Pennsylvania Partnerships for Children is releasing its 2014 State of Child Welfare report today, and it shows the commonwealth has made some notable progress in recent years to reduce the number of children living in foster care and provide more in-home services - trends we should strive to continue as new child abuse laws take effect.
Among the positive five-year trends highlighted in this year’s report:
- The number of Pennsylvania children served in foster care declined by 26 percent from 2009 to 2013, while the number of children receiving in-home services increased by 11 percent in the same period. In-home service is a more proactive, less costly alternative to foster placement.
- Children in foster care are increasingly more likely to be placed in family-type settings, which are preferred to institutional or group home settings known as “congregate care.” In 2009, about 26 percent of foster placements involved congregate care, but the figure declined to less than 20 percent by 2013.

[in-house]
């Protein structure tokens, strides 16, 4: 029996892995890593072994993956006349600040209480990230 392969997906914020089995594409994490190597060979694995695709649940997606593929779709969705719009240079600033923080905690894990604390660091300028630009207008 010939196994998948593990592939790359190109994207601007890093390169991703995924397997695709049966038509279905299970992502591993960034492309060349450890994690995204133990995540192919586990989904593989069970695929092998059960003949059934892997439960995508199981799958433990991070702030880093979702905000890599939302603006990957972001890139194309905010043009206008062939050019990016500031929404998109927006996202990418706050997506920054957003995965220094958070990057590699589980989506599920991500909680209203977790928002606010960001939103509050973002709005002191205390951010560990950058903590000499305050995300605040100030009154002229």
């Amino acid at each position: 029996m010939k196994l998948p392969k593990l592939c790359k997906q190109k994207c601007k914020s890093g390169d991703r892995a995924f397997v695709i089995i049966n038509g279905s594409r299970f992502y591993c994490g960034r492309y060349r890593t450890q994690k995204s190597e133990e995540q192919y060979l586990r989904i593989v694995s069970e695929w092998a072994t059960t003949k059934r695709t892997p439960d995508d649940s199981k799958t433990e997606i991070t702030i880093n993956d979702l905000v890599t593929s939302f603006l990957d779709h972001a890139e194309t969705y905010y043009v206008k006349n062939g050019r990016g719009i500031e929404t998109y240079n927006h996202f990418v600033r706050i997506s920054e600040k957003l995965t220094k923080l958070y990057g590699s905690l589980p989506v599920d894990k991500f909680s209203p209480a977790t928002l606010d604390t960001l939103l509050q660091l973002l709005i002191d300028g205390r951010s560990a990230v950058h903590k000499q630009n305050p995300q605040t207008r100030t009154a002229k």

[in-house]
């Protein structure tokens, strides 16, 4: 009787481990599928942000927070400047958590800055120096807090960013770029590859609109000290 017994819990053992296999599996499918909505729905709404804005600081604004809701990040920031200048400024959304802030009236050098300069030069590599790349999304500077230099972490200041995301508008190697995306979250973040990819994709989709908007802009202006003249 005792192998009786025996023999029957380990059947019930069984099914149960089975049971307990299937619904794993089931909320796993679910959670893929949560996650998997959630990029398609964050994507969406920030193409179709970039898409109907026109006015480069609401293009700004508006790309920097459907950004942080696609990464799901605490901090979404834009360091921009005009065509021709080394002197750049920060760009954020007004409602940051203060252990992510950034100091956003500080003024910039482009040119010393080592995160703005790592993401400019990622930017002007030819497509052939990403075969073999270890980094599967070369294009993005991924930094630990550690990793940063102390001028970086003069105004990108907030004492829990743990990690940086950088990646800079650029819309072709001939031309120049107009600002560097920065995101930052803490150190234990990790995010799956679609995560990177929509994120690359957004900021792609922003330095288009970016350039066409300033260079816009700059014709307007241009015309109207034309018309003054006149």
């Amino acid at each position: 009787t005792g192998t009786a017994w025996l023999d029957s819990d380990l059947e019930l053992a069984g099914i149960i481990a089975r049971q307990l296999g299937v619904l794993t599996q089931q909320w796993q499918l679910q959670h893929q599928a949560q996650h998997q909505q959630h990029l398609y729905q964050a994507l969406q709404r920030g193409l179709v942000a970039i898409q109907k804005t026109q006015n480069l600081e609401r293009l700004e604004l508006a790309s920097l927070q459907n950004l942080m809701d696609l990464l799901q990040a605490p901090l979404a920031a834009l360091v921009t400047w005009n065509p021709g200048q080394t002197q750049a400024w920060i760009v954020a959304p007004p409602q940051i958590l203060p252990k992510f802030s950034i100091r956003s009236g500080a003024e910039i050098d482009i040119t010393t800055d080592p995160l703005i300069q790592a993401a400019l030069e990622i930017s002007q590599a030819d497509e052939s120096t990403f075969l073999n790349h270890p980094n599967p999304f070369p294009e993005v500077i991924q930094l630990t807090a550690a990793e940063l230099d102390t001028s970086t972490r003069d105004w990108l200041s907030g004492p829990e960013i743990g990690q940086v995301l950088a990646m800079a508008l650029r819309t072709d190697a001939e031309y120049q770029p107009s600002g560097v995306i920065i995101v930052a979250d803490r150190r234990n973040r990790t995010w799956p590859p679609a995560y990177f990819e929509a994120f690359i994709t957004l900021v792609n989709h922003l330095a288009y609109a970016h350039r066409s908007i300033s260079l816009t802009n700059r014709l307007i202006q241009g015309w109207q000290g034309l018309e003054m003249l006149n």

- Pennsylvania continues to make steady progress in finding permanent homes for foster children, which means fewer children and youth are leaving foster care for circumstances in which they might have no family to depend upon.
Looking ahead, Pennsylvania needs to build on its effective strategies to assure permanent families for more children in foster care, but we also need to continue working to better prevent, detect and respond to child abuse and neglect.
In other words, we must pay attention to both sides of this effort – making sure we do everything possible to deter abuse and neglect, while also doing all we can to help those who, despite our best efforts, fall victim to it.
In 2013, Gov. Tom Corbett and the General Assembly worked together to enact several new laws to better protect children. These measures expanded the definitions of “child abuse” and “perpetrator” and strengthened child abuse investigations through the use of multi-disciplinary investigative teams. Other child protection bills are pending, including measures to repeal a separate standard of “student abuse,” eliminate “chain of command” child abuse reporting in institutions and bolster the use of confidential and secure electronic submission and dissemination of child abuse reports to improve the investigation process.
The work that remains is just as crucial as the achievements we’ve already seen, and we can’t be satisfied with our work until every piece of child protection legislation the General Assembly has been working on reaches the governor’s desk.
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